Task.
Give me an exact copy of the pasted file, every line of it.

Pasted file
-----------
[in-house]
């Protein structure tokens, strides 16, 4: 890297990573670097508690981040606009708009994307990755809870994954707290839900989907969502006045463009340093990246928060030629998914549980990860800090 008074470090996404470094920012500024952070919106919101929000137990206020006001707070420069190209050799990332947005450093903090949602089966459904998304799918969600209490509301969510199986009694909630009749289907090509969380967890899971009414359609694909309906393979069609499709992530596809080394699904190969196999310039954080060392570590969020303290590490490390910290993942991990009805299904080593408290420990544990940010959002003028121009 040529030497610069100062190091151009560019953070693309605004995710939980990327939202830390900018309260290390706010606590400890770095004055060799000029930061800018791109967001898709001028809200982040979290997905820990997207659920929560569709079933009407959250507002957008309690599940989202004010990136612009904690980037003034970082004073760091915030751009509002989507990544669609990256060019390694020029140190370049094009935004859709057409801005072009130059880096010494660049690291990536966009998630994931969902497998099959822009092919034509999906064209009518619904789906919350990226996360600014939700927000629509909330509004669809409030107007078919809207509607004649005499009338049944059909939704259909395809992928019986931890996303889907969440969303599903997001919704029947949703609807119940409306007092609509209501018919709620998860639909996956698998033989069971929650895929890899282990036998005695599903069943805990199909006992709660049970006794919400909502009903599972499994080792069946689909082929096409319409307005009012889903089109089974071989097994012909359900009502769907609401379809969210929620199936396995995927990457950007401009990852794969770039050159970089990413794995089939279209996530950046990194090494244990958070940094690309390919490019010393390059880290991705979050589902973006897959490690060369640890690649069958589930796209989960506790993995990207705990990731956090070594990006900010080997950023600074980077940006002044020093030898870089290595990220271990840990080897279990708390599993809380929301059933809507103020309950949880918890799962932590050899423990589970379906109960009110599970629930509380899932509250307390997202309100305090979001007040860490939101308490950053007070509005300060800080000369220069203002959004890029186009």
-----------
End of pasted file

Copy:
[in-house]
């Protein structure tokens, strides 16, 4: 890297990573670097508690981040606009708009994307990755809870994954707290839900989907969502006045463009340093990246928060030629998914549980990860800090 008074470090996404470094920012500024952070919106919101929000137990206020006001707070420069190209050799990332947005450093903090949602089966459904998304799918969600209490509301969510199986009694909630009749289907090509969380967890899971009414359609694909309906393979069609499709992530596809080394699904190969196999310039954080060392570590969020303290590490490390910290993942991990009805299904080593408290420990544990940010959002003028121009 040529030497610069100062190091151009560019953070693309605004995710939980990327939202830390900018309260290390706010606590400890770095004055060799000029930061800018791109967001898709001028809200982040979290997905820990997207659920929560569709079933009407959250507002957008309690599940989202004010990136612009904690980037003034970082004073760091915030751009509002989507990544669609990256060019390694020029140190370049094009935004859709057409801005072009130059880096010494660049690291990536966009998630994931969902497998099959822009092919034509999906064209009518619904789906919350990226996360600014939700927000629509909330509004669809409030107007078919809207509607004649005499009338049944059909939704259909395809992928019986931890996303889907969440969303599903997001919704029947949703609807119940409306007092609509209501018919709620998860639909996956698998033989069971929650895929890899282990036998005695599903069943805990199909006992709660049970006794919400909502009903599972499994080792069946689909082929096409319409307005009012889903089109089974071989097994012909359900009502769907609401379809969210929620199936396995995927990457950007401009990852794969770039050159970089990413794995089939279209996530950046990194090494244990958070940094690309390919490019010393390059880290991705979050589902973006897959490690060369640890690649069958589930796209989960506790993995990207705990990731956090070594990006900010080997950023600074980077940006002044020093030898870089290595990220271990840990080897279990708390599993809380929301059933809507103020309950949880918890799962932590050899423990589970379906109960009110599970629930509380899932509250307390997202309100305090979001007040860490939101308490950053007070509005300060800080000369220069203002959004890029186009």